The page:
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* A rather contemptible practice still lurks in the Hindoo community at the time of dining on such public occasions. The females for the most part place a portion of the dinner aside for the sake of carrying it home for their absent children ; even a rich woman feels no hesitation or humiliation in following the example of her less fortunate sisters. We can only account for this unseemly practice on the supposition that the Hindoo ladies do not like to partake of good things without sharing them with their beloved children at home. The wish is not an unnatural one but the practice most unquestionably is. In making provision for a grand feast, the Hindoos are obliged to treble the quantity of food for the number of guests invited, specially when it is a pucca jalpan, consisting of loochees and sundeshes (sweetmeats). If they invite 1oo families they must provide for about 300 persons, for the reasons specified above. It is a pity that in a matter of public entertainment both males and females cannot resist the temptation of appropriating a portion of the food to other than the legitimate purpose. Here feminine modesty is violated by infringing the ordinary rules of etiquette.

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decorum. If 100 families are invited, about ten Palkees are retained. Hackney carriages are sometimes substituted in place of Palkees, but whatever arrangements are made it is next to impossible to satisfy at least 200 people at one and the same time. The guests are never expected to find their own conveyances. Before coming, some of them keep the Palanquin waiting for an hour or so, while they are engaged at their toilet and adorning their persons with divers ornaments. It is not unfrequently the case on such occasions that females in poor circumstances borrow ornaments from their more prosperous friends, in order to appear in society to the best advantage. In the absence of mental accomplishments, Hindoo ladies necessarily set a high value on the jewels about their persons. Some twenty years back, massive articles of gold were considered the most recherché ornaments, so much so that some rich ladies were adorned with gold articles alone to the weight of 6 or 7 tbs. ; to an English lady, this might appear incredible, but it is a fact which does not admit of any contradiction. Hindoo females are religiously forbidden to wear gold ornaments about their feet, it being considered a mark of disrespect to Lukxmee (goddess of prosperity,) hence they put on pairs of solid massive silver malls or anklets, weighing sometimes about 3lbs. ; though such massive articles are a great incumbrance to the free motion of the limbs, they are nevertheless used with great pleasure. Indeed it has been sarcastically remarked that were a Hindoo lady offered a gold grindstone to wear round her neck, weighing some polbs. she would gladly accept the offer and go through the ordeal. But as the spread of English education has improved the minds of the people, it has likewise improved their taste ; instead of massive gold ornaments, ladies of the present day prefer those of delicate diamond cut workmanship, set with pearls and precious stones such as chick, sittahaur, táráháur, seetee, tabij, bajoo, jasum, nabaruttun taga, bracelets of six or seven patterns, and ear-rings of three or four, kinds, for which girls in very early youth perforate their ears in 8 or 10 places, as also their noses in two places. By their choice of the modern ornaments they shew their preference for elegance to mere weight. Brilliant Pearl necklaces* of from seven to nine rows, and costly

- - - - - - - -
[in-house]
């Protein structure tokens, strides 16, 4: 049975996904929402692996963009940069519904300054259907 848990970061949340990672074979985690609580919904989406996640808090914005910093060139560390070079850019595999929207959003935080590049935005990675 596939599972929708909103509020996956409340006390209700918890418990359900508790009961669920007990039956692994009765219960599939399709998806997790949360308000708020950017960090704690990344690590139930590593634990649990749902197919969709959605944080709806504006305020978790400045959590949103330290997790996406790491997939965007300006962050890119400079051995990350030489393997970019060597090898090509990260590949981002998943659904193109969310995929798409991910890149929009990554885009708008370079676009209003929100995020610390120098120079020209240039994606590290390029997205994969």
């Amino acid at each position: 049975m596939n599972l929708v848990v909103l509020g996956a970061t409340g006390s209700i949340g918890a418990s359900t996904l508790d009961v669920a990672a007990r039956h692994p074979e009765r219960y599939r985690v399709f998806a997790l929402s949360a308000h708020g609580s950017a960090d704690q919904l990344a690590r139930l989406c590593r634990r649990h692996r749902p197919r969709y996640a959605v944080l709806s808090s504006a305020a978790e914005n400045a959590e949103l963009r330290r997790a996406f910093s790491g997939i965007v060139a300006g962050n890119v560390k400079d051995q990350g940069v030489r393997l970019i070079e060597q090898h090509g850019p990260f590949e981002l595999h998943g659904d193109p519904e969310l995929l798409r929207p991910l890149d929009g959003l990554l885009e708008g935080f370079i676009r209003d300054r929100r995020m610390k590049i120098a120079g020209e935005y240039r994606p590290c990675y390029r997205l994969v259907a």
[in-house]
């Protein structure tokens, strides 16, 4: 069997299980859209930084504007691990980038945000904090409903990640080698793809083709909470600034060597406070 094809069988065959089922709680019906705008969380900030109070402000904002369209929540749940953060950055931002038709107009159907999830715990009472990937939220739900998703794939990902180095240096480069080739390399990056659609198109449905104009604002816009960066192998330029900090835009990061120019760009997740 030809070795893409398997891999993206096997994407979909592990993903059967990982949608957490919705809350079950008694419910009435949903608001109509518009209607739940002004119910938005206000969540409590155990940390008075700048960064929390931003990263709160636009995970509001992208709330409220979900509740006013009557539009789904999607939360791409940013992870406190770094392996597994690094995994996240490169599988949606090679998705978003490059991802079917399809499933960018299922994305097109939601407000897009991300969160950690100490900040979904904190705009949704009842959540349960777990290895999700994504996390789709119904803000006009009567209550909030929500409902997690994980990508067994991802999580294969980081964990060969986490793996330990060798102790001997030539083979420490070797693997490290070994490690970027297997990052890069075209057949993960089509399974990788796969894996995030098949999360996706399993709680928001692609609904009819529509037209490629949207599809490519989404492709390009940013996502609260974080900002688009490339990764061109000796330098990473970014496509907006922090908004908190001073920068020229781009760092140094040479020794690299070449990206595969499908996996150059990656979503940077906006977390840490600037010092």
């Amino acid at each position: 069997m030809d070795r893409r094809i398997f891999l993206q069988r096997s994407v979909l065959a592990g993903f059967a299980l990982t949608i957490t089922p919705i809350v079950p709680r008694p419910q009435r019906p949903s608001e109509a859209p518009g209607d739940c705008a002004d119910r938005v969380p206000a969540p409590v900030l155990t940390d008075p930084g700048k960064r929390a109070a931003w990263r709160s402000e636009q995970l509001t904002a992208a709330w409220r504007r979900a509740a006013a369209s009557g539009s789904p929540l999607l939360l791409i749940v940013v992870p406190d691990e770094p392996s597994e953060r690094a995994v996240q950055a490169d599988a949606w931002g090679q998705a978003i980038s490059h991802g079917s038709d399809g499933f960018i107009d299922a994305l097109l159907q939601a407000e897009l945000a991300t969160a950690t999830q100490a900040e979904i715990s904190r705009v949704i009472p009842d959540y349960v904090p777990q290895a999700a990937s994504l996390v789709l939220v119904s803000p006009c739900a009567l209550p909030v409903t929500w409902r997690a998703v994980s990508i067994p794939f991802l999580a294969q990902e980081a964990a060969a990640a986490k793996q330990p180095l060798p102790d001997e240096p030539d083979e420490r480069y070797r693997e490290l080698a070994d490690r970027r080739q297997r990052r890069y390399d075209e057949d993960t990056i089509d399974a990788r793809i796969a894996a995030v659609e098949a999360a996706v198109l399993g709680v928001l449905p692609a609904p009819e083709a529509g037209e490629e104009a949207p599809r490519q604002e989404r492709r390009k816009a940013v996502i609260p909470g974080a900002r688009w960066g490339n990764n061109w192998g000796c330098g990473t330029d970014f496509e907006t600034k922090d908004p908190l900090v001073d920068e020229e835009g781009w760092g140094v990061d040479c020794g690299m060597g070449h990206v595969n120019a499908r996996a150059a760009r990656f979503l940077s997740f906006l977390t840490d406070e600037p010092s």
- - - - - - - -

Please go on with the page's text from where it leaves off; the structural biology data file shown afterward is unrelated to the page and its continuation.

* That the Hindoos have, for a long time, manifested a strong passion for ornaments, is a his. torical fact. Even so far back as the Mahratta dynasty, it was said of Dowlut Rao Sindhia that “his necklaces were gorgeous, consisting of many rows of Pearls, as large as small marbles, strung alternately with emeralds. The Pearl (moti) was his passion and the necklace was constantly undergoing change whenever a finer bead was found ; the title of “ Lord of a hundred Provinces" was far less esteemed by him than that of motiwalla the “Man of Pearls,” by which he was commonly designated in his Camp. It was perhaps a sight of this description that led Macaulay to say—“Our plain English coats command more respect than all the gorgeous orient pearl of the East," indicating thereby the involuntary awe of savage for civilized life.